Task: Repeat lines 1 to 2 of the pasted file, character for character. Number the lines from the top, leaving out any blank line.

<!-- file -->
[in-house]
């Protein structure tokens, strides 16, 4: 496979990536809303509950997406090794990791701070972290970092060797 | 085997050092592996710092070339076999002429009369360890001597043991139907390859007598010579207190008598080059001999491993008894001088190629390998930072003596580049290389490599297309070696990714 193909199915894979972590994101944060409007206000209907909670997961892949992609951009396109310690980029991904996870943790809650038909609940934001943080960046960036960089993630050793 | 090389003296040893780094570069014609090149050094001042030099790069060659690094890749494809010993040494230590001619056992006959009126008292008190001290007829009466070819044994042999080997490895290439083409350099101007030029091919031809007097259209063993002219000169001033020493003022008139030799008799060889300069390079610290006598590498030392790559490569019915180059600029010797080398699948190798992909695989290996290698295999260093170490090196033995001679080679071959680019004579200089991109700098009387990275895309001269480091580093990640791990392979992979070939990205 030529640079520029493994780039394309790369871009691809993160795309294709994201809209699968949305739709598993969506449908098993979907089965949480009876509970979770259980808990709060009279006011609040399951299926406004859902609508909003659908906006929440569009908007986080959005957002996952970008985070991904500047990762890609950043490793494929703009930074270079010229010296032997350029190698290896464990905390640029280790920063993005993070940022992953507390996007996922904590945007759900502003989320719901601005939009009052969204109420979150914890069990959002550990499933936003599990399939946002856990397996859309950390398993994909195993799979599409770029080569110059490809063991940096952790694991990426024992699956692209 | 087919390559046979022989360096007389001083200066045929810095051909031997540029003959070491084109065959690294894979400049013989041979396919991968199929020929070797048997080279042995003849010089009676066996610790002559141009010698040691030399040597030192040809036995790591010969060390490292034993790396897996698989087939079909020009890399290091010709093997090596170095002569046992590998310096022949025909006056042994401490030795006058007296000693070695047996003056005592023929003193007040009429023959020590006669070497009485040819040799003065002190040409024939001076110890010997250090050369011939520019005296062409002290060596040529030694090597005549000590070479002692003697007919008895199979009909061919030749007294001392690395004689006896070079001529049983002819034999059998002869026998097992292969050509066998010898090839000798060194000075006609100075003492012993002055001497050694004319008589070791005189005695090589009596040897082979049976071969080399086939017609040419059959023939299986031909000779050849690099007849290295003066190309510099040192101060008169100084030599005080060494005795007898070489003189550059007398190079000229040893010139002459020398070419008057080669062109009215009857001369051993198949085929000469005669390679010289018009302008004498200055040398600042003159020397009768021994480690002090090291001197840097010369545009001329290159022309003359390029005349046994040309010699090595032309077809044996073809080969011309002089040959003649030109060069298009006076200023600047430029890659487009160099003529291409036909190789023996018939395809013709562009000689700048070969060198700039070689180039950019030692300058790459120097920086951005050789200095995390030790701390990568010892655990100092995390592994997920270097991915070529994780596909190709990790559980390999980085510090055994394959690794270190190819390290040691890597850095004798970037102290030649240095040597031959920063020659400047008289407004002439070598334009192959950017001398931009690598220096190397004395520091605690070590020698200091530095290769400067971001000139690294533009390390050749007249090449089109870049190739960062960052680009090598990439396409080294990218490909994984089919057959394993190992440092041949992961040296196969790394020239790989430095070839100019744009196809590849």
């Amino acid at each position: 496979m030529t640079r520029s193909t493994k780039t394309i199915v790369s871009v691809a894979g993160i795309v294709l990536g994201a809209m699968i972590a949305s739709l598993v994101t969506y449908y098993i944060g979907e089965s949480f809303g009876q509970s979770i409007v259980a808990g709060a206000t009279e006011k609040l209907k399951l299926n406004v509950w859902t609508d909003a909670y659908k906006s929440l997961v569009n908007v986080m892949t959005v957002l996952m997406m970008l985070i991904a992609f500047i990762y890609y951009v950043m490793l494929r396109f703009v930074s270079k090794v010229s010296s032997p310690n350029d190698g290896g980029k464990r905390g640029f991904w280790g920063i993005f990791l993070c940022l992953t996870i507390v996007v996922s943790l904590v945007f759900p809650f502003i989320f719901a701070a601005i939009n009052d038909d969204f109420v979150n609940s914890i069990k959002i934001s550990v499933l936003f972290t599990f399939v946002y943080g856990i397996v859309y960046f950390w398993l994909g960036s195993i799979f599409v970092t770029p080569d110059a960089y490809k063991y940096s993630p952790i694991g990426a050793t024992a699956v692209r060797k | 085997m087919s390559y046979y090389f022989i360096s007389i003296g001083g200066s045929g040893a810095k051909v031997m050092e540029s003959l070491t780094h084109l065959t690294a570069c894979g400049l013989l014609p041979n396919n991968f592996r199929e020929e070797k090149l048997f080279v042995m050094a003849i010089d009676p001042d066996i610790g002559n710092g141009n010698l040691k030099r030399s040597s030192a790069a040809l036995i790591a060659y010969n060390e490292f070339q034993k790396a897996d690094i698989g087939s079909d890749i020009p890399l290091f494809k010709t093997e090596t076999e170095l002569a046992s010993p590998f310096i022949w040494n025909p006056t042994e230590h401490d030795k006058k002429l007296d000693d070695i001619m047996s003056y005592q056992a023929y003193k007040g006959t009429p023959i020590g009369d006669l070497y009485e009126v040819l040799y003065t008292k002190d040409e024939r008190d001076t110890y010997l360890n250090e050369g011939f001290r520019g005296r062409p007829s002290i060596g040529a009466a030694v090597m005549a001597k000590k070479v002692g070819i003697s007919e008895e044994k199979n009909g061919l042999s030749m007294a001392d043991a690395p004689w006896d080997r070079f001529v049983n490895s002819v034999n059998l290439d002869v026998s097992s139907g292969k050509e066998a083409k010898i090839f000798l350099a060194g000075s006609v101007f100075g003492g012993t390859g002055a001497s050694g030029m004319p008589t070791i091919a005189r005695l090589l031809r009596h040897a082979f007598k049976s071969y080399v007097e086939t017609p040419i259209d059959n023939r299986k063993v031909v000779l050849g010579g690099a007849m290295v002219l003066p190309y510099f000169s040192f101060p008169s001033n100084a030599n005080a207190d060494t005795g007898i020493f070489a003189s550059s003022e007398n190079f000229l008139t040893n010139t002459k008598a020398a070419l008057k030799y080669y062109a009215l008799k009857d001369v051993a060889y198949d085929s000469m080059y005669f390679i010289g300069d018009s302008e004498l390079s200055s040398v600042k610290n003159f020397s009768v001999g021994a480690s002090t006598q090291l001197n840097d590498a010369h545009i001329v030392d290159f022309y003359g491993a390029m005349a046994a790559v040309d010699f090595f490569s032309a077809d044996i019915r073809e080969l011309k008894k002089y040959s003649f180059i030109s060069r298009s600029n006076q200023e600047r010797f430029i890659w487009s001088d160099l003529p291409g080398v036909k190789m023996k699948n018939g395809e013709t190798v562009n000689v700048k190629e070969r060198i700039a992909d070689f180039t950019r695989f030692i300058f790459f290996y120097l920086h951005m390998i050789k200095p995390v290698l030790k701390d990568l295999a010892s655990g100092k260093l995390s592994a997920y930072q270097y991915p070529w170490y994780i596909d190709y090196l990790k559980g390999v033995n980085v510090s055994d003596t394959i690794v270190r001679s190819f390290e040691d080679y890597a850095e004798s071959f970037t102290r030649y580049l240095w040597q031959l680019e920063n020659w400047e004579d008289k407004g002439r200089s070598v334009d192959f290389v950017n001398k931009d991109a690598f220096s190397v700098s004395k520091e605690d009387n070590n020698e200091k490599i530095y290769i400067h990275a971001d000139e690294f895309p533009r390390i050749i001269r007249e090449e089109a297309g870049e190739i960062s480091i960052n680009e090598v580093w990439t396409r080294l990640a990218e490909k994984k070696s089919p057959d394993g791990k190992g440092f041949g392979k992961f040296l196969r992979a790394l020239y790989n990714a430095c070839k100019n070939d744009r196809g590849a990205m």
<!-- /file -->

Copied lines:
[in-house]
């Protein structure tokens, strides 16, 4: 496979990536809303509950997406090794990791701070972290970092060797 | 085997050092592996710092070339076999002429009369360890001597043991139907390859007598010579207190008598080059001999491993008894001088190629390998930072003596580049290389490599297309070696990714 193909199915894979972590994101944060409007206000209907909670997961892949992609951009396109310690980029991904996870943790809650038909609940934001943080960046960036960089993630050793 | 090389003296040893780094570069014609090149050094001042030099790069060659690094890749494809010993040494230590001619056992006959009126008292008190001290007829009466070819044994042999080997490895290439083409350099101007030029091919031809007097259209063993002219000169001033020493003022008139030799008799060889300069390079610290006598590498030392790559490569019915180059600029010797080398699948190798992909695989290996290698295999260093170490090196033995001679080679071959680019004579200089991109700098009387990275895309001269480091580093990640791990392979992979070939990205 030529640079520029493994780039394309790369871009691809993160795309294709994201809209699968949305739709598993969506449908098993979907089965949480009876509970979770259980808990709060009279006011609040399951299926406004859902609508909003659908906006929440569009908007986080959005957002996952970008985070991904500047990762890609950043490793494929703009930074270079010229010296032997350029190698290896464990905390640029280790920063993005993070940022992953507390996007996922904590945007759900502003989320719901601005939009009052969204109420979150914890069990959002550990499933936003599990399939946002856990397996859309950390398993994909195993799979599409770029080569110059490809063991940096952790694991990426024992699956692209 | 087919390559046979022989360096007389001083200066045929810095051909031997540029003959070491084109065959690294894979400049013989041979396919991968199929020929070797048997080279042995003849010089009676066996610790002559141009010698040691030399040597030192040809036995790591010969060390490292034993790396897996698989087939079909020009890399290091010709093997090596170095002569046992590998310096022949025909006056042994401490030795006058007296000693070695047996003056005592023929003193007040009429023959020590006669070497009485040819040799003065002190040409024939001076110890010997250090050369011939520019005296062409002290060596040529030694090597005549000590070479002692003697007919008895199979009909061919030749007294001392690395004689006896070079001529049983002819034999059998002869026998097992292969050509066998010898090839000798060194000075006609100075003492012993002055001497050694004319008589070791005189005695090589009596040897082979049976071969080399086939017609040419059959023939299986031909000779050849690099007849290295003066190309510099040192101060008169100084030599005080060494005795007898070489003189550059007398190079000229040893010139002459020398070419008057080669062109009215009857001369051993198949085929000469005669390679010289018009302008004498200055040398600042003159020397009768021994480690002090090291001197840097010369545009001329290159022309003359390029005349046994040309010699090595032309077809044996073809080969011309002089040959003649030109060069298009006076200023600047430029890659487009160099003529291409036909190789023996018939395809013709562009000689700048070969060198700039070689180039950019030692300058790459120097920086951005050789200095995390030790701390990568010892655990100092995390592994997920270097991915070529994780596909190709990790559980390999980085510090055994394959690794270190190819390290040691890597850095004798970037102290030649240095040597031959920063020659400047008289407004002439070598334009192959950017001398931009690598220096190397004395520091605690070590020698200091530095290769400067971001000139690294533009390390050749007249090449089109870049190739960062960052680009090598990439396409080294990218490909994984089919057959394993190992440092041949992961040296196969790394020239790989430095070839100019744009196809590849």